WASHINGTON -- Rudy Giuliani is definitely not not running. Maybe.
That's about all he's sure of at the moment.
Giuliani was at pains in an interview Friday to slow down the fast train of speculation -- which had gathered steam based on his speech in New Hampshire Friday night, and by a mini-media blitz of interviews like this one, and breathless comments by supporters -- about whether he'll run again for president in 2012.
"I'm not here to make a decision or even to process information about making a decision," Giuliani told The Huffington Post from New Hampshire by phone a short time before his speech to a Republican group in Manchester.
"Other people have said that I'm thinking seriously about a run. I never said that. All I've said is I haven't crossed it off as a possibility," he said. "Other people may be thinking about it more seriously than I am."
That may be true, as one source close to Giuliani said he was "seriously considering" a run.
But there were signs during his interview with HuffPost that Giuliani was simply tapping the brakes on a car that's already out of the garage. Every other word that came out of the former New York City mayor's mouth seemed to be positioning himself in case he does run.
And why not? There hasn't been a Republican presidential primary this wide open since probably 1964.
In addition, foreign policy -- which is considered to be Giuliani's strongest policy area in large part because of his leadership in New York after 9/11 -- has shot off the back burner in the last two months because of unrest in the Middle East, the tragic earthquake in Japan, and the situation in Libya.
Giuliani is not the only Republican to sense an opportunity in President Obama's fumbling response to Libya. Obama called for Libyan dictator Muammar Gaddafi to leave on March 3, but then did little to make that happen until France and Britain dragged the U.S. into approving the use of force by international forces in Libya at the UN Security Council.
"What is emerging more and more as an issue -- but it still doesn't in any way match the economy -- is the way the president handles our national security and foreign policy, where he seems to be seeking the lead of other people rather than having any ideas of his own," Giuliani said.
"He doesn't seem to have thought through the implications of having demanded Gaddafi's ouster. The implications of that should have been thought out before he said it, and if he said it, he should have been willing to back it up immediately with American military force," Giuliani said. "If he didn't want to use American military force, it would have been better for everyone, including him, if he had been able to exercise the discipline to keep his mouth shut."
As for his tumultuous personal past, Giuliani is lucky in that former House Speaker Newt Gingrich is blazing a trail ahead of him on the personal baggage front.
Giuliani has been married three times and embarrassed himself with rumors of infidelity during his time as mayor and a very messy divorce from the mother of his two now grown children. But Gingrich, who is close to officially declaring himself a candidate, has also been married three times and was unfaithful to his first and second wives.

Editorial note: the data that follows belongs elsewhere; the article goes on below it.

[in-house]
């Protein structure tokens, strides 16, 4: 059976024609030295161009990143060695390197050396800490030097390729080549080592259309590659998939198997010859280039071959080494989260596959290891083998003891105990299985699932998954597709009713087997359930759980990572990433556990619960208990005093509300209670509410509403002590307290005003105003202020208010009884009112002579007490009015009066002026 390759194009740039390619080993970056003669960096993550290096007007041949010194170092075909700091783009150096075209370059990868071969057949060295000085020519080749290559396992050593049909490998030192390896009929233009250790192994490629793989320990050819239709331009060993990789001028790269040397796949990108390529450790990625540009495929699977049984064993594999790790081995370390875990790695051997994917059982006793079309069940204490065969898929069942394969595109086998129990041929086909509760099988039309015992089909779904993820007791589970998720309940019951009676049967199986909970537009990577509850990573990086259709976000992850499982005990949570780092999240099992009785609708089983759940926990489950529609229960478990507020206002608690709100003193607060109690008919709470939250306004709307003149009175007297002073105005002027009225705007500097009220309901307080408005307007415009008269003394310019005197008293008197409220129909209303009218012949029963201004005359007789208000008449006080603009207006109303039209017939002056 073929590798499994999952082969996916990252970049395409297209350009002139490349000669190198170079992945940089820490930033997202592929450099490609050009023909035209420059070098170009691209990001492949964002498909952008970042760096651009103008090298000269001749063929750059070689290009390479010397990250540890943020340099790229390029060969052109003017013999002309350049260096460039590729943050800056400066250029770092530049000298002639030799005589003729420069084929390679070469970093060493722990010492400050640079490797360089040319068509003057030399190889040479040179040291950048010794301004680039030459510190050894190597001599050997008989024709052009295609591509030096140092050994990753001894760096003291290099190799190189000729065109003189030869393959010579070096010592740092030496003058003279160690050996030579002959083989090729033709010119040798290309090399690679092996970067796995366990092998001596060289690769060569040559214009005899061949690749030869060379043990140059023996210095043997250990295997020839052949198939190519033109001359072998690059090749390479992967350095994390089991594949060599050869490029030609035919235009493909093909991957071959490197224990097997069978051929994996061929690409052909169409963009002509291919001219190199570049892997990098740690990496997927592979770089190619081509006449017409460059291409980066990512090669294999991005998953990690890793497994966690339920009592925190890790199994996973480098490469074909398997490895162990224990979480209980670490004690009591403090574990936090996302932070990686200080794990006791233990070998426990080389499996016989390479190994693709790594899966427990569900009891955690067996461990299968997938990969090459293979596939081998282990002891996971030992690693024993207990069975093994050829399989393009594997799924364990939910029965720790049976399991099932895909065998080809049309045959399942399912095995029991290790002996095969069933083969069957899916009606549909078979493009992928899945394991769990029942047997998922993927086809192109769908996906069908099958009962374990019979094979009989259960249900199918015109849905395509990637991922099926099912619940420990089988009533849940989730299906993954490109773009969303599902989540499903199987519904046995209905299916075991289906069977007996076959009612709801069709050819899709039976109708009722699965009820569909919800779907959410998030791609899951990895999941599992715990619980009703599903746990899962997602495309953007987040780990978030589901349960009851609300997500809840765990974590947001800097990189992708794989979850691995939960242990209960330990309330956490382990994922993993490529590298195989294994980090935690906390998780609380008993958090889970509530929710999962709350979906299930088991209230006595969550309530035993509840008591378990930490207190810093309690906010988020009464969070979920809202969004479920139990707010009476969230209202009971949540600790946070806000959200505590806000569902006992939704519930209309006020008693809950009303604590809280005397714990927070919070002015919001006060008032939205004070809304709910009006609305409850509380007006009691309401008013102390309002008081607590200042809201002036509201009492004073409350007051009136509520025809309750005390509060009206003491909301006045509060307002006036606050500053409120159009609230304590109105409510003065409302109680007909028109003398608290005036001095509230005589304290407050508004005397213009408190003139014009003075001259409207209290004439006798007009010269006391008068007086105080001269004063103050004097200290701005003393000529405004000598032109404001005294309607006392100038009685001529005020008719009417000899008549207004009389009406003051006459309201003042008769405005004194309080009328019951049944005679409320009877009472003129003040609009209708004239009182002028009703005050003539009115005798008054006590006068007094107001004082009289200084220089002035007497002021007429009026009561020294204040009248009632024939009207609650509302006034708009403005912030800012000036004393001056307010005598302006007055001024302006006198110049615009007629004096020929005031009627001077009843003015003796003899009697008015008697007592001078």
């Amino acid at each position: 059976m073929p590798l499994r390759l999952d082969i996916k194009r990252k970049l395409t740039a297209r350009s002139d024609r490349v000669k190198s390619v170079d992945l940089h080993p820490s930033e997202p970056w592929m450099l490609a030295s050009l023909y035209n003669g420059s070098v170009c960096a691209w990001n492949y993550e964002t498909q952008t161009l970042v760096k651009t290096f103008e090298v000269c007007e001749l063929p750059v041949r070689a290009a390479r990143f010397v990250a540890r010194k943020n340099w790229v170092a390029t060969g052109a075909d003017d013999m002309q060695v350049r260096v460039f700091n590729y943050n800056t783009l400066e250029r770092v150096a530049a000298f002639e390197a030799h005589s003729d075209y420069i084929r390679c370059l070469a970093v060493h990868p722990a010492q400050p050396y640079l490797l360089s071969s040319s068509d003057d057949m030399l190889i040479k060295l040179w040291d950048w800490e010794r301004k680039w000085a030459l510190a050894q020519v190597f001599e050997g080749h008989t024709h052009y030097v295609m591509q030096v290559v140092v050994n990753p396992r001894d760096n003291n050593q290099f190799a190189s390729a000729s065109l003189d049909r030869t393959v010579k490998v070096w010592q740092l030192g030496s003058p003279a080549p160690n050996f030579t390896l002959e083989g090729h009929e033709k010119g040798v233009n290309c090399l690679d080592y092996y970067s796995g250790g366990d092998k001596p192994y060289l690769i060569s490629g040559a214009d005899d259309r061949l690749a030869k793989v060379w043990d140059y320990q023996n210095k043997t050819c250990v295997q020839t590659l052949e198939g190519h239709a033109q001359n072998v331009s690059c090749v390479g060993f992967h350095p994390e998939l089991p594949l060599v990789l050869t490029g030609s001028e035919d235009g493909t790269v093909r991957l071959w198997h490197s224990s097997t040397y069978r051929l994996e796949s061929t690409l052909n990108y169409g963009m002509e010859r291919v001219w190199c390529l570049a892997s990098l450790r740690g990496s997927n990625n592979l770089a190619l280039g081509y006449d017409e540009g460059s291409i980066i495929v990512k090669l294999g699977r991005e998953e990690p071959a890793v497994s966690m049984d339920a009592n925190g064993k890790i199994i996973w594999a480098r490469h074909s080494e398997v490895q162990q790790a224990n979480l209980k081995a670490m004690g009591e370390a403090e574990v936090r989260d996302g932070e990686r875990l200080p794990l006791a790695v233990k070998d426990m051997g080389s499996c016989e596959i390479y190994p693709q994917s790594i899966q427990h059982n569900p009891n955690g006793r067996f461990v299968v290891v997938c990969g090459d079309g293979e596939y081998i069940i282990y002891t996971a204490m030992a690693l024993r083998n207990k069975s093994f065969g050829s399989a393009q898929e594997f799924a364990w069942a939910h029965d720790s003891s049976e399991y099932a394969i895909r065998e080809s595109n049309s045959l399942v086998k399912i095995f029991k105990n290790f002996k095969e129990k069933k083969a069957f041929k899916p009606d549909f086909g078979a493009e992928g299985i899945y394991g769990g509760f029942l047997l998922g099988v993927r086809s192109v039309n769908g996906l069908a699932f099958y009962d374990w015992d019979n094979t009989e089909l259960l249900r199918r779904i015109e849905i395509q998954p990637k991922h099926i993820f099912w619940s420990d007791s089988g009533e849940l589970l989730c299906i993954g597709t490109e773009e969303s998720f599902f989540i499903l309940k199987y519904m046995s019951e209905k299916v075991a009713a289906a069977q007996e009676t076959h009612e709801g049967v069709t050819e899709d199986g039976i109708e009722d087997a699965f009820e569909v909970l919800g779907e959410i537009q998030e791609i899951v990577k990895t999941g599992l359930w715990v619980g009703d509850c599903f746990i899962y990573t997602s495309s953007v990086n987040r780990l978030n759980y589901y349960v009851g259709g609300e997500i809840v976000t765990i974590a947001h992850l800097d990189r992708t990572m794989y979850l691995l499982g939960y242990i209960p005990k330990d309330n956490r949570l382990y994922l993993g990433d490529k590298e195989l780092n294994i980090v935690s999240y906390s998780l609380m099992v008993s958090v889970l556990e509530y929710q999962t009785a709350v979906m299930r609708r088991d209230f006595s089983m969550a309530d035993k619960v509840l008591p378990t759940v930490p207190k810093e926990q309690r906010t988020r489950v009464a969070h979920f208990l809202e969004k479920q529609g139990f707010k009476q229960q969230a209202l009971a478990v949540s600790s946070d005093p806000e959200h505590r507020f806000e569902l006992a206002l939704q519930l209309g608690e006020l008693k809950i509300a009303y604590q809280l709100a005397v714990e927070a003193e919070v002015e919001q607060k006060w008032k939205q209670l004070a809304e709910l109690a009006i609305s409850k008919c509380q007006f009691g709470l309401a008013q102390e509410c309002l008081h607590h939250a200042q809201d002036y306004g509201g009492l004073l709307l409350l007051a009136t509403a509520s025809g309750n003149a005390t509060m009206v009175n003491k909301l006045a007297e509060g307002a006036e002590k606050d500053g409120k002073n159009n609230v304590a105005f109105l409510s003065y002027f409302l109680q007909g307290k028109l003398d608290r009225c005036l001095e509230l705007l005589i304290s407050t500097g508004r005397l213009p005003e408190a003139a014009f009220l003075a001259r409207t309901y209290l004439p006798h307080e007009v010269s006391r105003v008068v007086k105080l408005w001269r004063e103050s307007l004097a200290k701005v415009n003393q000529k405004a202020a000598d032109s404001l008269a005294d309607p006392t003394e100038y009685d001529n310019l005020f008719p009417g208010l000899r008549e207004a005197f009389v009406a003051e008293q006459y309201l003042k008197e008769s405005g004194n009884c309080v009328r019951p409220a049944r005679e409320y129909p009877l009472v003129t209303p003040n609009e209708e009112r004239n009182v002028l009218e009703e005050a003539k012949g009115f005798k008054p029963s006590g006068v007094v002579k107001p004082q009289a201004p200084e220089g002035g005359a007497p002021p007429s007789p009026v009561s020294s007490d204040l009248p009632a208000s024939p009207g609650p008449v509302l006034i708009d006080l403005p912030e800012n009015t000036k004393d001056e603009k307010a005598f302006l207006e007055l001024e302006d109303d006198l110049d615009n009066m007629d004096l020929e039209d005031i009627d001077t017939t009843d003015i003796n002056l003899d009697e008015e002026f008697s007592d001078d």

Giuliani argued -- using Gingrich as an example -- that every Republican candidate has baggage, putting his personal indiscretions of the past on the same level politically as former Massachusetts Gov. Mitt Romney's health care plan, which is very unpopular with conservatives.
"The candidates who have run before -- and I'm talking about others, not necessarily me, but this would probably include me too -- the candidates who have run before all have baggage," Giuliani said. "Romney fits in somewhat the same category as Newt. Romney has a lot of strong things that would argue in his favor: governor of Massachusetts, a real expert on business and the economy."
But Giuliani said Romney has "got big baggage."
"I mean, RomneyCare, particularly for Republicans, is a major issue," he said.
"Sometimes the American people vote for presidents that allegedly have a lot of baggage, because they realize -- what is it? -- the devil you know is better than the one you don't know? Something like that," Giuliani said with a chuckle.
He said that former President Ronald Reagan had "a lot of baggage" because he was thought of as too old, too conservative, and because he was a former actor who some thought was not smart enough to be president.
"So we have examples of electing presidents who have been through the mill, and then sometimes electing presidents who come along, like Jimmy Carter, or Barack Obama, and have not had much experience, and we elect them on hope," Giuliani said.
Giuliani ignored Carter's four years as governor of Georgia in comparing him to Obama. But it's another indication that in addition to painting Obama as an ivory tower, big government meddler and business sector ignoramus, Republicans are increasingly focusing on the president's foreign policy vulnerabilities as they hone their attack messages in advance of 2012.
The former Hizzoner said he's in no rush to decide if he is the one who could deliver that message effectively.
"I'm just putting it off," he said. "There is a nice period in which you can wait ... I have very strong name recognition, so I can wait a little bit longer."
"But I can't wait forever."